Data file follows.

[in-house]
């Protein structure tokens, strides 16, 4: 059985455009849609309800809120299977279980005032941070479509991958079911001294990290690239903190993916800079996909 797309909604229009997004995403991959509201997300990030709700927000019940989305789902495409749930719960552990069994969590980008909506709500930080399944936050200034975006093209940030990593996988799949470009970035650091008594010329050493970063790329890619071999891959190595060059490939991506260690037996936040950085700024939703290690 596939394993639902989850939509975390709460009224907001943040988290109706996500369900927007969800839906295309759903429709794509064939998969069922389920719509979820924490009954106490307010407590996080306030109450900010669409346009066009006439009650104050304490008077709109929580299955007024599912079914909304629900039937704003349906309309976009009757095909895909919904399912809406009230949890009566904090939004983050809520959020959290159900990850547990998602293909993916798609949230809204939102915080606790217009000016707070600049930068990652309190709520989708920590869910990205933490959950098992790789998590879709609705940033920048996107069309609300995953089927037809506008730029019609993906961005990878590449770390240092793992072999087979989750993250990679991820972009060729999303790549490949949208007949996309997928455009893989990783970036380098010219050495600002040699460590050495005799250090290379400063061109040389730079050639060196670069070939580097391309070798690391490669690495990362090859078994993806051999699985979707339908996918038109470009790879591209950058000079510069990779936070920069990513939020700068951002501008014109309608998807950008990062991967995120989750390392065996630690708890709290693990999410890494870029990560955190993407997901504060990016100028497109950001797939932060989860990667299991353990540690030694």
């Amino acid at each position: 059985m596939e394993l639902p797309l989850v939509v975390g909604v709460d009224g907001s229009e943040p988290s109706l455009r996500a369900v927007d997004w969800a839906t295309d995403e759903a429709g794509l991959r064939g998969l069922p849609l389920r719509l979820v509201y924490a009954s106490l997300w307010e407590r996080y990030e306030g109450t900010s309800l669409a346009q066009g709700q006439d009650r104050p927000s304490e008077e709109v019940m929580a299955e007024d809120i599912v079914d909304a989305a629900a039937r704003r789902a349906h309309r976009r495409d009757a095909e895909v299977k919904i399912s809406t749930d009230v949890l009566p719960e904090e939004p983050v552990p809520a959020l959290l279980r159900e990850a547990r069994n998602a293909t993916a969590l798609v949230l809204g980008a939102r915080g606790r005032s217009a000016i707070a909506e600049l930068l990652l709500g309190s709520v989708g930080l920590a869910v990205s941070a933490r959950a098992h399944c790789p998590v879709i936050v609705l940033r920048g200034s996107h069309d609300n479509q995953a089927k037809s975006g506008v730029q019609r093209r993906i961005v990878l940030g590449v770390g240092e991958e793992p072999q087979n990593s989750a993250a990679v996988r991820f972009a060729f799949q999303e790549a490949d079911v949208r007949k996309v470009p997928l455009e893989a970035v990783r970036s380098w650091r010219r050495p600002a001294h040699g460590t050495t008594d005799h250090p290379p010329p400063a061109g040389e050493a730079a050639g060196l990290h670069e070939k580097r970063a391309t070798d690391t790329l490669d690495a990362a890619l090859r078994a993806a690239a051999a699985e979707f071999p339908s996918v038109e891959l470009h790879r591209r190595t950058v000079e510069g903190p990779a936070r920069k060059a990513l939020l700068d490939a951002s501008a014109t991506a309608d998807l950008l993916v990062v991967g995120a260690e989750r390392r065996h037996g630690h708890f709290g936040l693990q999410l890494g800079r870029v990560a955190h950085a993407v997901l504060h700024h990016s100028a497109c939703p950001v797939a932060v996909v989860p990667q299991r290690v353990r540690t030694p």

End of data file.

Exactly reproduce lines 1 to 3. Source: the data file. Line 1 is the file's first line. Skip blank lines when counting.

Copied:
[in-house]
């Protein structure tokens, strides 16, 4: 059985455009849609309800809120299977279980005032941070479509991958079911001294990290690239903190993916800079996909 797309909604229009997004995403991959509201997300990030709700927000019940989305789902495409749930719960552990069994969590980008909506709500930080399944936050200034975006093209940030990593996988799949470009970035650091008594010329050493970063790329890619071999891959190595060059490939991506260690037996936040950085700024939703290690 596939394993639902989850939509975390709460009224907001943040988290109706996500369900927007969800839906295309759903429709794509064939998969069922389920719509979820924490009954106490307010407590996080306030109450900010669409346009066009006439009650104050304490008077709109929580299955007024599912079914909304629900039937704003349906309309976009009757095909895909919904399912809406009230949890009566904090939004983050809520959020959290159900990850547990998602293909993916798609949230809204939102915080606790217009000016707070600049930068990652309190709520989708920590869910990205933490959950098992790789998590879709609705940033920048996107069309609300995953089927037809506008730029019609993906961005990878590449770390240092793992072999087979989750993250990679991820972009060729999303790549490949949208007949996309997928455009893989990783970036380098010219050495600002040699460590050495005799250090290379400063061109040389730079050639060196670069070939580097391309070798690391490669690495990362090859078994993806051999699985979707339908996918038109470009790879591209950058000079510069990779936070920069990513939020700068951002501008014109309608998807950008990062991967995120989750390392065996630690708890709290693990999410890494870029990560955190993407997901504060990016100028497109950001797939932060989860990667299991353990540690030694």
């Amino acid at each position: 059985m596939e394993l639902p797309l989850v939509v975390g909604v709460d009224g907001s229009e943040p988290s109706l455009r996500a369900v927007d997004w969800a839906t295309d995403e759903a429709g794509l991959r064939g998969l069922p849609l389920r719509l979820v509201y924490a009954s106490l997300w307010e407590r996080y990030e306030g109450t900010s309800l669409a346009q066009g709700q006439d009650r104050p927000s304490e008077e709109v019940m929580a299955e007024d809120i599912v079914d909304a989305a629900a039937r704003r789902a349906h309309r976009r495409d009757a095909e895909v299977k919904i399912s809406t749930d009230v949890l009566p719960e904090e939004p983050v552990p809520a959020l959290l279980r159900e990850a547990r069994n998602a293909t993916a969590l798609v949230l809204g980008a939102r915080g606790r005032s217009a000016i707070a909506e600049l930068l990652l709500g309190s709520v989708g930080l920590a869910v990205s941070a933490r959950a098992h399944c790789p998590v879709i936050v609705l940033r920048g200034s996107h069309d609300n479509q995953a089927k037809s975006g506008v730029q019609r093209r993906i961005v990878l940030g590449v770390g240092e991958e793992p072999q087979n990593s989750a993250a990679v996988r991820f972009a060729f799949q999303e790549a490949d079911v949208r007949k996309v470009p997928l455009e893989a970035v990783r970036s380098w650091r010219r050495p600002a001294h040699g460590t050495t008594d005799h250090p290379p010329p400063a061109g040389e050493a730079a050639g060196l990290h670069e070939k580097r970063a391309t070798d690391t790329l490669d690495a990362a890619l090859r078994a993806a690239a051999a699985e979707f071999p339908s996918v038109e891959l470009h790879r591209r190595t950058v000079e510069g903190p990779a936070r920069k060059a990513l939020l700068d490939a951002s501008a014109t991506a309608d998807l950008l993916v990062v991967g995120a260690e989750r390392r065996h037996g630690h708890f709290g936040l693990q999410l890494g800079r870029v990560a955190h950085a993407v997901l504060h700024h990016s100028a497109c939703p950001v797939a932060v996909v989860p990667q299991r290690v353990r540690t030694p």